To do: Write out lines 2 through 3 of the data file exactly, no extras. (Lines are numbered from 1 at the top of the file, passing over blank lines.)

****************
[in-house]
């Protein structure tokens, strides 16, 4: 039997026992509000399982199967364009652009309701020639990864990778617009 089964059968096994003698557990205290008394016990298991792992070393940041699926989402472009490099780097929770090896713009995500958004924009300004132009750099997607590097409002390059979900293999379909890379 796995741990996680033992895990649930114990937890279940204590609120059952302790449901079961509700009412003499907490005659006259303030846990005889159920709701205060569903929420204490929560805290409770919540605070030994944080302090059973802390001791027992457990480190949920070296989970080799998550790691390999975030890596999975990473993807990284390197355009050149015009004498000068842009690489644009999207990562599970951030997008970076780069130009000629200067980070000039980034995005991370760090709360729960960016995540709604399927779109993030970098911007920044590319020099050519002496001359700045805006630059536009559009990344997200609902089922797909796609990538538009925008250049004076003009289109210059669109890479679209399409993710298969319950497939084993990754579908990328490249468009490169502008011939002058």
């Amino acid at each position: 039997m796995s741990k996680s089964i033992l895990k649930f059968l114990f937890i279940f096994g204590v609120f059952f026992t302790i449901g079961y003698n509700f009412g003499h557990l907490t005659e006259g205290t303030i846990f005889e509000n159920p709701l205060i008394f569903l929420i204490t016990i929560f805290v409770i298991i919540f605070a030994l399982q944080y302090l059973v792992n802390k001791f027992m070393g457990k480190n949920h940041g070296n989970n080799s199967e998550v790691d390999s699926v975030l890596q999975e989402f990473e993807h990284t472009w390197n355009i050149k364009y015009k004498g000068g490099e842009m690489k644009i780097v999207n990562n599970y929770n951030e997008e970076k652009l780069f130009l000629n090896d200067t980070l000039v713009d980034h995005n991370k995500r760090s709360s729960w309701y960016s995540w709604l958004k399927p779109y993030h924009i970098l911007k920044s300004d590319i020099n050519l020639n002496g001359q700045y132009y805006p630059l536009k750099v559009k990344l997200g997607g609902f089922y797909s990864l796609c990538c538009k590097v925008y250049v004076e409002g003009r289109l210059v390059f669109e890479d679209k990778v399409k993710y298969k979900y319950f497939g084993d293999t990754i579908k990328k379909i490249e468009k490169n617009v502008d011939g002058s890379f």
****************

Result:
């Protein structure tokens, strides 16, 4: 039997026992509000399982199967364009652009309701020639990864990778617009 089964059968096994003698557990205290008394016990298991792992070393940041699926989402472009490099780097929770090896713009995500958004924009300004132009750099997607590097409002390059979900293999379909890379 796995741990996680033992895990649930114990937890279940204590609120059952302790449901079961509700009412003499907490005659006259303030846990005889159920709701205060569903929420204490929560805290409770919540605070030994944080302090059973802390001791027992457990480190949920070296989970080799998550790691390999975030890596999975990473993807990284390197355009050149015009004498000068842009690489644009999207990562599970951030997008970076780069130009000629200067980070000039980034995005991370760090709360729960960016995540709604399927779109993030970098911007920044590319020099050519002496001359700045805006630059536009559009990344997200609902089922797909796609990538538009925008250049004076003009289109210059669109890479679209399409993710298969319950497939084993990754579908990328490249468009490169502008011939002058």
């Amino acid at each position: 039997m796995s741990k996680s089964i033992l895990k649930f059968l114990f937890i279940f096994g204590v609120f059952f026992t302790i449901g079961y003698n509700f009412g003499h557990l907490t005659e006259g205290t303030i846990f005889e509000n159920p709701l205060i008394f569903l929420i204490t016990i929560f805290v409770i298991i919540f605070a030994l399982q944080y302090l059973v792992n802390k001791f027992m070393g457990k480190n949920h940041g070296n989970n080799s199967e998550v790691d390999s699926v975030l890596q999975e989402f990473e993807h990284t472009w390197n355009i050149k364009y015009k004498g000068g490099e842009m690489k644009i780097v999207n990562n599970y929770n951030e997008e970076k652009l780069f130009l000629n090896d200067t980070l000039v713009d980034h995005n991370k995500r760090s709360s729960w309701y960016s995540w709604l958004k399927p779109y993030h924009i970098l911007k920044s300004d590319i020099n050519l020639n002496g001359q700045y132009y805006p630059l536009k750099v559009k990344l997200g997607g609902f089922y797909s990864l796609c990538c538009k590097v925008y250049v004076e409002g003009r289109l210059v390059f669109e890479d679209k990778v399409k993710y298969k979900y319950f497939g084993d293999t990754i579908k990328k379909i490249e468009k490169n617009v502008d011939g002058s890379f």